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Automatically and Smartly Moving Fonts to a New Machine

I recently got a new computer at work, and after a week of using it I realized I was missing a few fonts. I wanted to move over the old fonts to the new machine, but I knew there would be some wrinkles.

An Aside About Library Folders

If you know OS X, you know that it allows for three levels of configuration1 :

  • The /System/Library directory affects everyone, and should be untouched by the user; this is for Apple only.
  • The /Library directory affects everyone, but can be changed by the user to make computer-wide changes
  • The ~/Library directories affect just the user whose home directory they’re in

Whenever an app needs, say, a preference for the desktop background, it looks through that list from bottom to top, so user settings override computer settings, which override the system defaults.

Alternatively, the system can amalgamate the list from the union of the group, so each level can contribute some items to the set, again with more specific levels overriding. This is exactly what it does with fonts; each level has a list, and the font list you see inside apps is the combination of all the lists. But if I have a custom copy of Apple Chancery in my ~/Library/Fonts directory, it will override the one in /System/Library/Fonts.

The Problem At Hand

So the problem I had is that, when I moved to the new computer, I copied my ~/Library folder as part of the move2. But some fonts I use were apparently in /Libary, despite my best efforts to keep my settings in my home dir.

But I couldn’t just copy all those files into my ~/Library, because I didn’t want some old version of a font sitting in my home dir blocking me from seeing the new updated font installed by the OS.

So I needed to look at each of the fonts from my old computer, see if they had analogues in the new computer somewhere, and only move them if they did not have an analogue.

The Solution

So I wrote a ruby script that does exactly that:

Font =, :hash) do
  def name

  def to_s
    "#{name} • #{hash} @ #{path}"

  def self.list_from_dir(dir_path)
    %x{md5 #{File.expand_path(dir_path)}/*} do |line|
      _, path, hash = /MD5 (@?(.*)) = (.*)/.match(line).to_a, hash)

new_fonts = Font.list_from_dir '~/Desktop/OldFonts'
user_fonts = Font.list_from_dir '~/Library/Fonts'
lib_fonts = Font.list_from_dir '/Library/Fonts'
sys_fonts = Font.list_from_dir '/System/Library/Fonts'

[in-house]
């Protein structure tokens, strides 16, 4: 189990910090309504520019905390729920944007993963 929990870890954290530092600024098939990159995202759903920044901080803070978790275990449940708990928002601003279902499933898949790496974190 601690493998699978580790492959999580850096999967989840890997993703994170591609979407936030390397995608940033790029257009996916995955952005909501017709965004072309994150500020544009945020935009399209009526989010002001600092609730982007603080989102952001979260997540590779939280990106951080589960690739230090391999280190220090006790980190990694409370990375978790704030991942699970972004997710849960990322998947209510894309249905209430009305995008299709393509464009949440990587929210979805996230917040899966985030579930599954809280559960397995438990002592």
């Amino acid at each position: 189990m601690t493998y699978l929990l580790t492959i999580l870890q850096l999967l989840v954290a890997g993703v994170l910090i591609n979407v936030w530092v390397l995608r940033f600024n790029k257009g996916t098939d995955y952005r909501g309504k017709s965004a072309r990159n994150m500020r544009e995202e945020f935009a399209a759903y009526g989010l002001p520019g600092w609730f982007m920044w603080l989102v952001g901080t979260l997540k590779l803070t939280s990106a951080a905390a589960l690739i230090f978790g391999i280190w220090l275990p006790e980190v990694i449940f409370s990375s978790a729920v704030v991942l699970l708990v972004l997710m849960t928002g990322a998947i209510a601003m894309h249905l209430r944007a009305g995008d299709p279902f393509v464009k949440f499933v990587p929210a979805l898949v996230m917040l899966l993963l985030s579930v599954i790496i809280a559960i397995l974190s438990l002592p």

old_fonts = user_fonts + lib_fonts + sys_fonts

outcomes =

new_fonts.each do |font|
  if dup = old_fonts.detect {|f| f.hash == font.hash}
    puts "# #{} has hash match #{dup}"
    outcomes[:hash_match] += 1
  elsif dup = old_fonts.detect {|f| ==}
    puts "# #{} has name match #{dup}"
    outcomes[:name_match] += 1
    puts "cp '#{font.path}' ~/Library/Fonts/"
    outcomes[:move] += 1

puts "# #{outcomes.inspect}"

This script looks through a folder on your desktop named OldFonts for fonts. For each one, it looks to see if there’s an identical item in your ~/Library, /Library, or /System/Library folder. If it doesn’t find an identical one, it will match by name in the same directories. If it doesn’t find that, it spits out the command to move the file into your ~/Library/Fonts directory, so it will follow you the next time you move computers.

It does not move any files; it just gives you the commands you can run to do so. In these kind of cases, where a mistake would be very bad, I often like to write my scripts so that they output another script, and I can review that script before running it.

In my case, it matched 158 exactly, 68 by name, and it let me move 132 files. Writing this script was way quicker than figuring out what to do in those 358 cases, so it saved me some time; I hope it saves you time, as well!

  1. well, four if you count the network, but I don’t know if anyone does that anymore 

  2. as I’ve done for every move since the Public Beta in 2001; my home folder is very old and assuredly full of cruft, but also full of gems I’d never remember to pull on their own or recall how to do again if I had to start over